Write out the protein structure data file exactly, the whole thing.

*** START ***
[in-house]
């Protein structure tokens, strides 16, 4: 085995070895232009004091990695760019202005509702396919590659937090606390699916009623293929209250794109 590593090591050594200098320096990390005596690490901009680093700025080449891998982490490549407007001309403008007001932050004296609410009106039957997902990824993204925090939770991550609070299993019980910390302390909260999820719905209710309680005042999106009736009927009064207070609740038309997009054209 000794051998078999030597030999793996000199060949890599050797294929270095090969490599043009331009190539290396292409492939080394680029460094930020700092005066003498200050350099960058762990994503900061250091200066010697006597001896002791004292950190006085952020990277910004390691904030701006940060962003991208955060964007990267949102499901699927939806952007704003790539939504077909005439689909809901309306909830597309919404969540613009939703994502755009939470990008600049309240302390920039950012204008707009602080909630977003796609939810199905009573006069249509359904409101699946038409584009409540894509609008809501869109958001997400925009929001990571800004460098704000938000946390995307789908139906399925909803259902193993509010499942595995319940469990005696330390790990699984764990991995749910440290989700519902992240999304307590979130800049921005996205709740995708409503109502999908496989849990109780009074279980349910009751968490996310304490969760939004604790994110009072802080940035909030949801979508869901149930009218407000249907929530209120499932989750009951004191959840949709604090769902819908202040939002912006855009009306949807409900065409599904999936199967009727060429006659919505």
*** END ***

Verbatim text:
[in-house]
């Protein structure tokens, strides 16, 4: 085995070895232009004091990695760019202005509702396919590659937090606390699916009623293929209250794109 590593090591050594200098320096990390005596690490901009680093700025080449891998982490490549407007001309403008007001932050004296609410009106039957997902990824993204925090939770991550609070299993019980910390302390909260999820719905209710309680005042999106009736009927009064207070609740038309997009054209 000794051998078999030597030999793996000199060949890599050797294929270095090969490599043009331009190539290396292409492939080394680029460094930020700092005066003498200050350099960058762990994503900061250091200066010697006597001896002791004292950190006085952020990277910004390691904030701006940060962003991208955060964007990267949102499901699927939806952007704003790539939504077909005439689909809901309306909830597309919404969540613009939703994502755009939470990008600049309240302390920039950012204008707009602080909630977003796609939810199905009573006069249509359904409101699946038409584009409540894509609008809501869109958001997400925009929001990571800004460098704000938000946390995307789908139906399925909803259902193993509010499942595995319940469990005696330390790990699984764990991995749910440290989700519902992240999304307590979130800049921005996205709740995708409503109502999908496989849990109780009074279980349910009751968490996310304490969760939004604790994110009072802080940035909030949801979508869901149930009218407000249907929530209120499932989750009951004191959840949709604090769902819908202040939002912006855009009306949807409900065409599904999936199967009727060429006659919505």